Industrial Internet Consortium teams up with blockchain-focused security group

A merger between a prominent industrial-IoT umbrella group and a blockchain-centered corporate memebership program highlights a new focus on bringing finished IoT solutions to market.

The Industrial Internet Consortium and the Trusted IoT Alliance announced today that they would merge memberships, in an effort to drive more collaborative approaches to industrial IoT and help create more market-ready products.

The Trusted IoT Alliance will now operate under the aegis of the IIC, a long-standing umbrella group for vendors operating in the IIoT market. The idea is to help create more standardized approaches to common use cases in IIoT, enabling companies to get solutions to market more quickly.

“This consolidation will strengthen the ability of the IIC to provide guidance and advance best practices on the uses of distributed-ledger technology across industries, and boost the commercialization of these products and services,” said 451 Research senior blockchain and DLT analyst Csilla Zsigri in a statement.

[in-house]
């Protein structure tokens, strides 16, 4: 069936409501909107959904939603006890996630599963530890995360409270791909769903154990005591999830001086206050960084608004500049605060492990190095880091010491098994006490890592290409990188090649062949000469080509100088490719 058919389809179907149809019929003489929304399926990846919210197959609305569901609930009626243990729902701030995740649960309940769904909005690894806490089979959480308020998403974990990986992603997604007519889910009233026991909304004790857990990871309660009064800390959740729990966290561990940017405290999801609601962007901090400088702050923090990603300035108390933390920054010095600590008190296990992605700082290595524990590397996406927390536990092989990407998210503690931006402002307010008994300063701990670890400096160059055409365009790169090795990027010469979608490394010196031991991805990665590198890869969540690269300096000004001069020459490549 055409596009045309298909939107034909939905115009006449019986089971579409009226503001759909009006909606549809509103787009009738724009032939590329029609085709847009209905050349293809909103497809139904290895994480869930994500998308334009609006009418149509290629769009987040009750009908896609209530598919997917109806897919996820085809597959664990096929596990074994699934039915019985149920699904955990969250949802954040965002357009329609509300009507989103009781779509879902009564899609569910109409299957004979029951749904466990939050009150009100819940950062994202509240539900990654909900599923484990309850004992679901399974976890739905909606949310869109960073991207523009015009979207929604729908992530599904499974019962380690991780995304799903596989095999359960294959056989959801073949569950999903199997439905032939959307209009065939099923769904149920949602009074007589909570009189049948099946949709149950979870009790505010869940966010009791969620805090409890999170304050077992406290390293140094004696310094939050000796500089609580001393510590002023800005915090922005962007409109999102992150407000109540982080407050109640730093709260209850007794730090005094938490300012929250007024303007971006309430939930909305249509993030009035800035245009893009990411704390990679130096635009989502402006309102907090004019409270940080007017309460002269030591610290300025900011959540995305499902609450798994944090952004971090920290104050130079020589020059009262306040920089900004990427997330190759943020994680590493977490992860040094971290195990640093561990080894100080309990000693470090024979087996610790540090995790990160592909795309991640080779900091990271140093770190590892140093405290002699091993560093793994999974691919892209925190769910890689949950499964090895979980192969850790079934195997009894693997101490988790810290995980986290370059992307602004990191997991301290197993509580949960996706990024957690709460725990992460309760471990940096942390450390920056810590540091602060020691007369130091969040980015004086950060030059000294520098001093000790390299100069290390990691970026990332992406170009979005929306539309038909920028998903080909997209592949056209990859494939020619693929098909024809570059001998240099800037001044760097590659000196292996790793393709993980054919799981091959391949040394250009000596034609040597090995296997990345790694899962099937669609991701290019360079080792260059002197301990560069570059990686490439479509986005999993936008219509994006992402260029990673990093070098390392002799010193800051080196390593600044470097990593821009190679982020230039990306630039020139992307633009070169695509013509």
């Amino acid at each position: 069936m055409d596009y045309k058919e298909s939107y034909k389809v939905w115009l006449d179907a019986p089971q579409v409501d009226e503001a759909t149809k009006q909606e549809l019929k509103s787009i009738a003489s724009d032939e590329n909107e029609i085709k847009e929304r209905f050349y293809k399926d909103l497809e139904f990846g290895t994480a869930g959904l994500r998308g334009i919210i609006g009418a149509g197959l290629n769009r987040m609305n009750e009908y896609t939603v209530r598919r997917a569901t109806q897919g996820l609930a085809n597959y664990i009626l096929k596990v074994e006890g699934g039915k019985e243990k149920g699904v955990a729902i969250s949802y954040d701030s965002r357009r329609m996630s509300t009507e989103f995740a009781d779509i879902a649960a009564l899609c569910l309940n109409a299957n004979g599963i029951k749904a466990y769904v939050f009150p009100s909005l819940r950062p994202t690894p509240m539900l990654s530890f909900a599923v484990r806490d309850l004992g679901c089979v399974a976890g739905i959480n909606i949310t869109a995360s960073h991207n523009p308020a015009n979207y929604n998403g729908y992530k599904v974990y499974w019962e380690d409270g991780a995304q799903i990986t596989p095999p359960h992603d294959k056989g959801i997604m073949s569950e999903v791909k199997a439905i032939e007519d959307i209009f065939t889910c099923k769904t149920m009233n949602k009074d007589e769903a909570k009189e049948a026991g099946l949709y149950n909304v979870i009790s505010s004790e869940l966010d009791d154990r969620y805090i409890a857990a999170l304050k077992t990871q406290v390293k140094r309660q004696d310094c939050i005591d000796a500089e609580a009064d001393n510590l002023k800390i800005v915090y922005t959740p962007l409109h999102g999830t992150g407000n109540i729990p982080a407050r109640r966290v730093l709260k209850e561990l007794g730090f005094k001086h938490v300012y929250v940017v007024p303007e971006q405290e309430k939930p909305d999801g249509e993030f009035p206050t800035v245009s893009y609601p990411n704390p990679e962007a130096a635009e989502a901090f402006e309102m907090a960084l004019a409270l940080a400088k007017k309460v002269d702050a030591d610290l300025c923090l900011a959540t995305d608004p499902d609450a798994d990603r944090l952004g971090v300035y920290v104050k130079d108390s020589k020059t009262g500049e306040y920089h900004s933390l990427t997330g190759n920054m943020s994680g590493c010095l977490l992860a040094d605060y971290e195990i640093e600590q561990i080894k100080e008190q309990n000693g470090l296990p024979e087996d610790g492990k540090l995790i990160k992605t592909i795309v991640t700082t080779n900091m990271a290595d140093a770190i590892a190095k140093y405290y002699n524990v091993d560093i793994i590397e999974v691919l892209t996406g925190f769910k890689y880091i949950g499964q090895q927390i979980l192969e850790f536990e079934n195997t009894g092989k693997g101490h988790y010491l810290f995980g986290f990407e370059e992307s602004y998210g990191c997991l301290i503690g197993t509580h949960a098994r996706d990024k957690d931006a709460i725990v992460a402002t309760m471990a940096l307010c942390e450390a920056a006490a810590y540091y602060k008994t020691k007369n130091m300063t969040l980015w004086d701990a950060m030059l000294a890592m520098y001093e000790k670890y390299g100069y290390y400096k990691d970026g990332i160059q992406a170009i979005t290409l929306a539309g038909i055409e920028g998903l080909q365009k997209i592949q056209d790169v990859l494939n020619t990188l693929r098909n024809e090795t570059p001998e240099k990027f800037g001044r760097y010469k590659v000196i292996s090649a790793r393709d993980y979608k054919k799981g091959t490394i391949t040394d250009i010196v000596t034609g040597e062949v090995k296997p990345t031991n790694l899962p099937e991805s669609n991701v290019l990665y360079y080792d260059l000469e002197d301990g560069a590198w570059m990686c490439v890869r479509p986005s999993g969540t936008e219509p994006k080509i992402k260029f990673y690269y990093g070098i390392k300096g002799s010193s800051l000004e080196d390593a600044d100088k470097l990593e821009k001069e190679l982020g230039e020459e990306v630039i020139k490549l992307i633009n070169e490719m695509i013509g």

Gartner vice president and analyst Al Velosa said that it’s possible the move to team up with TIoTA was driven in part by a new urgency to reach potential customers. Where other players in the IoT marketplace, like the major cloud vendors, have raked in billions of dollars in revenue, the IIoT vendors themselves haven’t been as quick to hit their sales targets. “This approach is them trying to explore new vectors for revenue that they haven’t before,” Velosa said in an interview.

The IIC, whose founding members include Cisco, IBM, Intel, AT&T and GE, features 19 different working groups, covering everything from IIoT technology itself to security to marketing to strategy. Adding TIoTA’s blockchain focus to the mix could help answer questions about security, which are centrally important to the continued success of enterprise and industrial IoT products.

Indeed, research from Gartner released late last year shows that IoT users are already gravitating toward blockchain and other distributed-ledger technologies. Fully three-quarters of IoT technology adopters in the U.S. have either brought that type of technology into their stack already or are planning to do so by the end of 2020. While almost two-thirds of respondents to the survey cited security and trust as the biggest drivers of their embrace of blockchain, almost as many noted that the technology had allowed them to increase business efficiency and lower costs.

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